Phase contrast microscopy manipulates phase shifts in light as it passes through transparent specimens. By converting phase shifts to changes in amplitude (brightness), the method enables scientists to view organic and biological samples with high levels of detail without needing sample preparation, staining, or labeling.
Image Credit: Catalin Rusnac/Shutterstock.com
How Does Phase Contrast Microscopy Work?
Dutch physicist Frits Zernike, awarded the Nobel Prize in Physics in 1953 for his work, invented the phase contrast microscope in the early 1930s.
Zernike noted that light waves traveling through a medium (not a vacuum) interact with the medium and experience wave amplitude and phase shifts depending on the properties of the medium.
Amplitude or brightness changes result from light being scattered and absorbed when it interacts with the medium. These changes often depend on the precise wavelength of light emitted and may result in different colors being seen.
Phase changes are not visible to the human eye or optical photographic equipment but can be viewed with phase contrast microscopy. These changes convey helpful information about the medium.
To make phase changes visible for study in phase contrast microscopy, a device is required to separate illuminating (background) light from the light scattered through interaction with the specimen (in the foreground).
A ring-shaped illuminating light is passed through a condenser annulus and focused onto the specimen. Some of this light is scattered by the specimen (foreground light), and the rest (background light) is unaffected.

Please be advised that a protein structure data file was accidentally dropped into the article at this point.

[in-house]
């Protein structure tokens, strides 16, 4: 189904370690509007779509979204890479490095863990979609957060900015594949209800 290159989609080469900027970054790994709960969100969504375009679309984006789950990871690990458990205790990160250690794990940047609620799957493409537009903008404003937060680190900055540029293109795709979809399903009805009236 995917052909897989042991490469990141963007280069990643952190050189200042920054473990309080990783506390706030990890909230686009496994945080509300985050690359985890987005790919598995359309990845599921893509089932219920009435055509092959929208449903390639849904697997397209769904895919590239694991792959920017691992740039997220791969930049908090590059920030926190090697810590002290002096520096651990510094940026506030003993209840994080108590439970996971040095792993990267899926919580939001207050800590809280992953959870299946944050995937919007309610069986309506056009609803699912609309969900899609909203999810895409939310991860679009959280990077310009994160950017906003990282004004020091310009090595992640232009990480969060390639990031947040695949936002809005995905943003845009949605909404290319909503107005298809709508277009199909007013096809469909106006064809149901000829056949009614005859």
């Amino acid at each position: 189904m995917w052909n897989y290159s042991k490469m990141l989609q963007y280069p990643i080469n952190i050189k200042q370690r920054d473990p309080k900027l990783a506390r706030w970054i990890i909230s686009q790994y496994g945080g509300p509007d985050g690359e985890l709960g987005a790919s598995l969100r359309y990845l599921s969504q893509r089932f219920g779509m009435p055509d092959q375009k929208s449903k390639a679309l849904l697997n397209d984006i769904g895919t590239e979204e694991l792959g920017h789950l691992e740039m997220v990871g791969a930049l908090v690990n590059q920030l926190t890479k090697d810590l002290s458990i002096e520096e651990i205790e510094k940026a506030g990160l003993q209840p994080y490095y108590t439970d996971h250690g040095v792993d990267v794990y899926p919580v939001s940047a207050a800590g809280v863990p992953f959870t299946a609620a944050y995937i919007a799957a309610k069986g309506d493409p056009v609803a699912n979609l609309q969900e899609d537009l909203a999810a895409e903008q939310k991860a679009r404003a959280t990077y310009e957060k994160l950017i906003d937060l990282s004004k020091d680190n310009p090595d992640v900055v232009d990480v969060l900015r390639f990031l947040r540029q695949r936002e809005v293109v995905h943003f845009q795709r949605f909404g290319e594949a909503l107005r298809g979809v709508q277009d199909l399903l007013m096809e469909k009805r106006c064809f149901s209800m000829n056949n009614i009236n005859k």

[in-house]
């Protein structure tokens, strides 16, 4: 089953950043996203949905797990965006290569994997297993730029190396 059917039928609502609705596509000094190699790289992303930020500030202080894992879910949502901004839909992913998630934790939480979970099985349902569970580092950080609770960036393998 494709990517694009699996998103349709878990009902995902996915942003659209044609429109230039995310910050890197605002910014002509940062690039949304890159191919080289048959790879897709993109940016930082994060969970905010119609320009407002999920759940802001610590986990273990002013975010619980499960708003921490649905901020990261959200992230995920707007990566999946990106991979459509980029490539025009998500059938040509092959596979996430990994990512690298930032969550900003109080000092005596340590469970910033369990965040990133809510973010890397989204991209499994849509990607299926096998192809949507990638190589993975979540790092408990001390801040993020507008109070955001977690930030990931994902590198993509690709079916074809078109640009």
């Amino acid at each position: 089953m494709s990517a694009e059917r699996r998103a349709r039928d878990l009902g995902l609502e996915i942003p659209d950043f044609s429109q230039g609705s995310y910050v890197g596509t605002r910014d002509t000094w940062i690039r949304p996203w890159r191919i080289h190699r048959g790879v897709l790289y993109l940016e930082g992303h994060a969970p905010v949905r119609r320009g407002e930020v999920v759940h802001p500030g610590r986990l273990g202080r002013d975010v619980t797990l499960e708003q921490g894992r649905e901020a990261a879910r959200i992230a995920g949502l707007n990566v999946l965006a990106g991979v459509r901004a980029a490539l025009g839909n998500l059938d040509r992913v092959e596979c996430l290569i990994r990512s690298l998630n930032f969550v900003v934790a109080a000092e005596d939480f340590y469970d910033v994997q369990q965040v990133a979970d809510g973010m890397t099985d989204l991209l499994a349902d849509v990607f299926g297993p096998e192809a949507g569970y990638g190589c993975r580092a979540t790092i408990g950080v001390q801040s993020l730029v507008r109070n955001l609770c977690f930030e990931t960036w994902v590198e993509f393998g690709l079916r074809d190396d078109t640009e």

The scattered light is weak and generally phase-shifted by −90° relative to background light. As a result, the foreground and background have a similar intensity, which results in low image contrast.
Contrast can be generated by limiting the amount of background light reaching the image plane, or by creating a constructive interference between background and foreground light.
It is also possible to achieve phase contrast microscopy results by phase shifting light by +90°.
Advantages of Phase Contrast Microscopy
A significant advantage of phase contrast microscopy is that any living cells can be studied naturally without any requirements for fixation, labeling, or staining.
All images generated by the technique can be label-free. This also saves time for researchers and reduces opportunities for mistakes or variations between experiments.
Phase contrast works well with transparent samples, as the additional interference makes the sample more visible. The entire object is illuminated in this technique.
For studying intracellular components of living cells, phase contrast microscopy offers relatively high levels of resolution. Cell mitochondria, mitotic chromosomes, vacuoles, and other living cell components can be studied with this method.
Components for phase contrast microscopy can also be added to nearly every type of optical microscope, as long as the phase objectives conform to the microscope’s tube length parameters and the condenser can be married to the correct-sized annular phase ring. This makes it a flexible and widely applicable technique.
Disadvantages of Phase Contrast Microscopy
Phase contrast microscopy is costly, with objectives running at $1,000.